I graduated in 1998 from Time Based, a dynamic, experimental department within Fine Arts, at what was then University of Wales Institute, Cardiff. To this day, I continue to work with ephemeral and experimental media – including performance, installation and sculpture, biotechnical practices and writing – often in relation to speculation around the body and how that intersects with the social, private and intimate. My practice has meandered across live art, dance and visual art contexts, and interfaces of art, science and technology, sometimes in recognised art venues, other times in non-art spaces, where site itself becomes a generative dimension of the process. The monograph, Kira O’Reilly: Untitled (Bodies), edited by Harriet Curtis and Martin Hargreaves, provides an expansive visual and discursive retrospective of my work from 1998 to 2017.
In 1986, when I was a 19-year-old young adult, I left Ireland for the UK. From the late ‘90s, my artistic practice benefited from flourishing contexts for live art, both in the UK and Europe. The Live Art Development Agency in London, and its former creative director Lois Keidan in particular, was a vital force in highlighting how marginal art forms might receive support, be curated, and most importantly, be experienced by viewers.
With the impact of austerity politics, surviving the harsh economic climate of London became impossible. I moved to Helsinki in 2016 for a short-term teaching contract at University of the Arts. Working in Finland was a complete contrast, with an opportunity to run a pilot for an MA programme in ecology and contemporary performance.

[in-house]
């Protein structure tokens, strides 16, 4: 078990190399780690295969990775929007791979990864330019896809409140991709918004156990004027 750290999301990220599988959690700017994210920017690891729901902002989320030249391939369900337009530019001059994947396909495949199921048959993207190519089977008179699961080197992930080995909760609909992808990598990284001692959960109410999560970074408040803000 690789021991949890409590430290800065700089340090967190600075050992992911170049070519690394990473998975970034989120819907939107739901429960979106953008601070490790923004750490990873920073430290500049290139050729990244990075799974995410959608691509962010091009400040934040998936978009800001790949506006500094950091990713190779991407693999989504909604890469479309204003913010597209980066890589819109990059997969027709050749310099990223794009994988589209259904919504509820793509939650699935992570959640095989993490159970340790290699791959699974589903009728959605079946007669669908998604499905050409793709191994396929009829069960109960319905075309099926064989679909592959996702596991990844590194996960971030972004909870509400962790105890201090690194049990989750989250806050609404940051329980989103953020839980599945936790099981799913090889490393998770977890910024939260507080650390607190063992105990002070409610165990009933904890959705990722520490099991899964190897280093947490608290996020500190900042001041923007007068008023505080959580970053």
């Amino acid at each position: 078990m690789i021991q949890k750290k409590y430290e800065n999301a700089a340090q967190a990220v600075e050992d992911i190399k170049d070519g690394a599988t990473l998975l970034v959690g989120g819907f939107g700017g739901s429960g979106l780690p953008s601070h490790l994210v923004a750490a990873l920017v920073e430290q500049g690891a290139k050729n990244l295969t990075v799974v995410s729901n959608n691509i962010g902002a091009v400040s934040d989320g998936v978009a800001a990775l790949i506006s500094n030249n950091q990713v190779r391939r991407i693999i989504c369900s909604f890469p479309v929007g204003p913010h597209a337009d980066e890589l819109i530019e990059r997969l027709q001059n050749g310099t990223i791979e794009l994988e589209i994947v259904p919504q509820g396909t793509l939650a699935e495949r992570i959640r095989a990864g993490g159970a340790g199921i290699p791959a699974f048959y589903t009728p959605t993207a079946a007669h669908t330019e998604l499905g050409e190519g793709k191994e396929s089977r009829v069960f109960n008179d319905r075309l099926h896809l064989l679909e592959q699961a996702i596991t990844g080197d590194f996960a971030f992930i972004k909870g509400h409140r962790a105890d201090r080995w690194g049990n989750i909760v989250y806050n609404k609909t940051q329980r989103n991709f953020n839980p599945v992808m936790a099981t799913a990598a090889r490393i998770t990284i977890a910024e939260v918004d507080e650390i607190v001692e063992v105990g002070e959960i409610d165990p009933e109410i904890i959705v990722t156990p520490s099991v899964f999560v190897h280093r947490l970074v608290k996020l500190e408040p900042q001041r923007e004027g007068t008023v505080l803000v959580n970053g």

I found a community with Helsinki-based Bioart Society, who produce projects in “art and natural sciences with an emphasis on biology, ecology and life sciences”. My introduction to the society was in 2013 when I participated in ‘Field_Notes’, a week-long art and science field laboratory in which five groups work in the sub-Arctic environment of Sápmi (Sámi traditional lands in northern Finland) to develop, test and evaluate specific interdisciplinary approaches to a theme. I have since made several projects with the Bioart Society, and co-edited its decade-marking publication, Art As We Don’t Know It (Alto University, 2020), that surveys art and science practice and it’s evolving futures.
I have been immensely fortunate to receive support from The Finnish Cultural Foundation, Taike. I am also an alumnus of Saari, a generously resourced two-month residency opportunity in rural south west Finland, funded by Kone Foundation, a significant funder of arts and research.
The biggest challenge I experience is getting my work shown here in Finland, where curatorial relations are not particularly developed. It is widely recognised that artists who are not Finnish and who have not emerged via the Finnish arts education system are explicitly disadvantaged. There is also enormous and proactive will for this to change.
Whilst I do not have a defined professional profile and presence in Ireland, I find myself increasingly hopeful this will change. As my parents age, I return to Ireland more frequently. Visits to North Kerry, where my artistic journey began, never fail to inspire creative projects. I have several works I wish to develop, pending interest and funding, including a work in my family home in Listowel.
In August I will present work at Live Art Ireland’s Convergence Festival in County Tipperary. I will also give a workshop in the Burren at the invitation of Áine Phillips, performance artist and head of sculpture at Burren College of Art. Áine did the enormously hard work of editing the ground breaking publication, Performance Art in Ireland: A History (Intellect Books, 2015), which I was grateful to be included in. She has been tremendously generous in offering advice on how to bring my work to Ireland, as have Dublin-based artist Karen Donnellan and Helsinki-based Irish artist Suzanne Mooney.
Kira O’Reilly is an Irish artist currently based in Helsinki.